Should we then ‘mistrust our own senses but not our own beliefs’ or should we acknowledge that ‘the human body is the best picture of the human soul’? [See Endnote 15] I have been subject to attempts to categorise me as poet in a particular way, many as shorthand for my embodiment — as Australian, as experimental, as minority, as person of colour, as male — and rather than refuse such designations as boundaries of confinement, I would prefer to interrogate the assumptions that underpin their agreed upon lexical common ground while maintaining useful and affective bonds with individual actors themselves. In other words, what is the logic behind the identification and how can we ask that with someone, and hence begin work on a collaborative designation that is utopian in its premise rather than simply inherited. This extends to each word, particularly that which is rich and based in the acknowledgement that a new criterion for seeing and interpretation ‘can conceal the old problem but not solve it.’ [See Endnote 16] That is one such task for the poetics that has me in its sights.
One might say of an Australian poet that to be a genius is ‘embarrassing and ridiculous’ if only because ‘we’ associate genius with a time and place of the ‘not now or here’. [See Endnote 17] That we are concerned with mimesis and anachronism, while continuing to presuppose that originality is still prized despite uncreativity and conceptualism, carries with it a whole forest of association. This is to say nothing of the strategic imperative common to poets here that loudly deny the ambitions of one’s work while currently lapsing, of course, into the belief that poetry is intuitive and enjoyable rather than part of a conflictual world.
In ‘Lectures on the Philosophy of World History’, Hegel puts paid to any notion that history teaches us lessons now precisely because of the particularities of each situation, which is not to say that universal spirit, divine reason or the world itself are absent, but that historians may not be well equipped to translate their teaching to the present. The task, as I see it as a practitioner, is to continue to find hope in the languages of our contemporaneity not as transcendence of a politics but as a way of thinking through a collective past that is the material ground upon which to build a house in the suburb of language itself. And while the future may be hidden from us, it does not stop the astronomer from calculating the eclipse of the sun or me from wearing shades when I left home today.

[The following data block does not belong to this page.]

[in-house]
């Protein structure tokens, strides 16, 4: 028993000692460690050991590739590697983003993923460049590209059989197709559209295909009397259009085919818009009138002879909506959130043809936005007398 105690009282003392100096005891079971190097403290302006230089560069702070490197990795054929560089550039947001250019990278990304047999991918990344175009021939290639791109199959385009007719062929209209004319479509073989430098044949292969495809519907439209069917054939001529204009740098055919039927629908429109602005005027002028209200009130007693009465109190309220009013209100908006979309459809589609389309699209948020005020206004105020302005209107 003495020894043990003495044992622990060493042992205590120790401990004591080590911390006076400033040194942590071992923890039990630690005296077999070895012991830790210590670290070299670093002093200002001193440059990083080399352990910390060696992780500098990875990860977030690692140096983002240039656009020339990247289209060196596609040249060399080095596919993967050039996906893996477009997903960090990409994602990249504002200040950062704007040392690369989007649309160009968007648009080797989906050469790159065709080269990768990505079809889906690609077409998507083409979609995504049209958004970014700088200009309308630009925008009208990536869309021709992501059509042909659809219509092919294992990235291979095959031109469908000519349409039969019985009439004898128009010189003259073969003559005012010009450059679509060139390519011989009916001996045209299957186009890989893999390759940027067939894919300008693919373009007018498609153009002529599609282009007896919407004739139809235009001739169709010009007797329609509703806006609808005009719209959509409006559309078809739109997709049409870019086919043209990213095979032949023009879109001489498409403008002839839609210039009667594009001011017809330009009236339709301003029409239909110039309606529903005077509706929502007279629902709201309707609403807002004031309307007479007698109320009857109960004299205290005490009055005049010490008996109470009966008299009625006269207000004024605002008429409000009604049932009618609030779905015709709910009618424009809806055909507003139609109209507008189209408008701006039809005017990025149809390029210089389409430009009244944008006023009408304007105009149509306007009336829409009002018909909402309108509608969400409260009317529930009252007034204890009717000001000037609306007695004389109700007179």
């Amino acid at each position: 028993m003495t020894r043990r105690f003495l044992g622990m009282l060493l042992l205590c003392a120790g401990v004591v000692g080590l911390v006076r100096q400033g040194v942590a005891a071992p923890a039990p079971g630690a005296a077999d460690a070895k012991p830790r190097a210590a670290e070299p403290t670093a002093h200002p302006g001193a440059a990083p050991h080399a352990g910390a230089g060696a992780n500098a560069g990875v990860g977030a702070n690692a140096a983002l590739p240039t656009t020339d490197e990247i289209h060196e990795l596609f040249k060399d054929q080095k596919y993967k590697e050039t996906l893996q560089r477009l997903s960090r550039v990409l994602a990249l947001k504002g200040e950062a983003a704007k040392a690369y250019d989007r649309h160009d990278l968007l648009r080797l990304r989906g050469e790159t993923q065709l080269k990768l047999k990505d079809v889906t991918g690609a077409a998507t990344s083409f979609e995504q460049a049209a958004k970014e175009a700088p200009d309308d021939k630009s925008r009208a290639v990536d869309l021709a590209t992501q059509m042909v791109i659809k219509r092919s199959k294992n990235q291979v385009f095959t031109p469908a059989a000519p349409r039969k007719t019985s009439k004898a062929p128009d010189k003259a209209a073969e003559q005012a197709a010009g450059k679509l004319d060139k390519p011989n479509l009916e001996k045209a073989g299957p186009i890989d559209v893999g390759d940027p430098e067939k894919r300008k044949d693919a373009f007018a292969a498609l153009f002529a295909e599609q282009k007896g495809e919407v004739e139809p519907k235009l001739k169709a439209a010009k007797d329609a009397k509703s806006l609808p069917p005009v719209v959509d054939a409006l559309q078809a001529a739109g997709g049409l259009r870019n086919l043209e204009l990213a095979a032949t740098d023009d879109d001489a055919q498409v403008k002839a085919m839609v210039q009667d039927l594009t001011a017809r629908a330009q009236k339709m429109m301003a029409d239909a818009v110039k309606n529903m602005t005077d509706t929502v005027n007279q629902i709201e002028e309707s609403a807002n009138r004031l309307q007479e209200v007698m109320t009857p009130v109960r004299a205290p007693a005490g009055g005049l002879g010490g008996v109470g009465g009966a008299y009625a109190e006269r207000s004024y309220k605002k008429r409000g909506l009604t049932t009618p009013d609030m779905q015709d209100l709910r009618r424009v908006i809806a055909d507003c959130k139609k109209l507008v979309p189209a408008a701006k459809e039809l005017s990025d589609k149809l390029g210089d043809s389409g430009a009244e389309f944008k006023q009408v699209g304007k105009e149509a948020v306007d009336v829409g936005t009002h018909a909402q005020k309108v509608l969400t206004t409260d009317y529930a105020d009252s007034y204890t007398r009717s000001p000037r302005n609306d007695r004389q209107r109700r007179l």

[ 1 ] Hegel, Lectures on the Philosophy of World History, H. B Nisbet, Cambridge: Cambridge University Press, 1975, p. 75 [on the man who takes revenge by burning down a house]
[ 2 ] Badiou, Alain. Philosophy for Militants, London: Verso, 2015, p. 10
[ 3 ] See Victor Shklovsky ‘Art as Technique’ Accessed 9/9/2016 https://paradise.caltech.edu/ist4/lectures/Viktor_Sklovski_Art_as_Technique.pdf
[ 4 ] Jarvis, Simon. ‘An Undeleter for Criticism’ in Diacritics. Vol. 32(1), 2002, pp. 3-18.
[ 5 ] Foucault, Michel (1975). Discipline and Punish: the Birth of the Prison, New York: Random House.
[ 6 ] Benjamin, Walter. The Arcades Project, Cambridge: Harvard University Press, 2002.
[ 7 ] See: Charles Bernstein’s essay on National Poetry Month.
[ 8 ] See: PennSound, UbuWeb
[ 9 ] Wittgenstein, Ludwig. Philosophical Investigations, London: Wiley-Blackwell, 2009, p. 175e
[ 10 ] Wittgenstein, p. 211e
[ 11 ] Wittgenstin, p. 211e
[ 12 ] Wittgenstein, p 235e
[ 13 ] Wittgenstein, p 235e
[ 14 ] Wittgenstein, fragment 112, part 2
[ 15 ] Wittgenstein, fragment 91 of part 2; Wittgenstein, fragment 25 of part 2
[ 16 ] Wittgenstein, p. 221e
[ 17 ] Wittgenstein, p. 192e
[ 18 ] Wittgenstein, p. 235e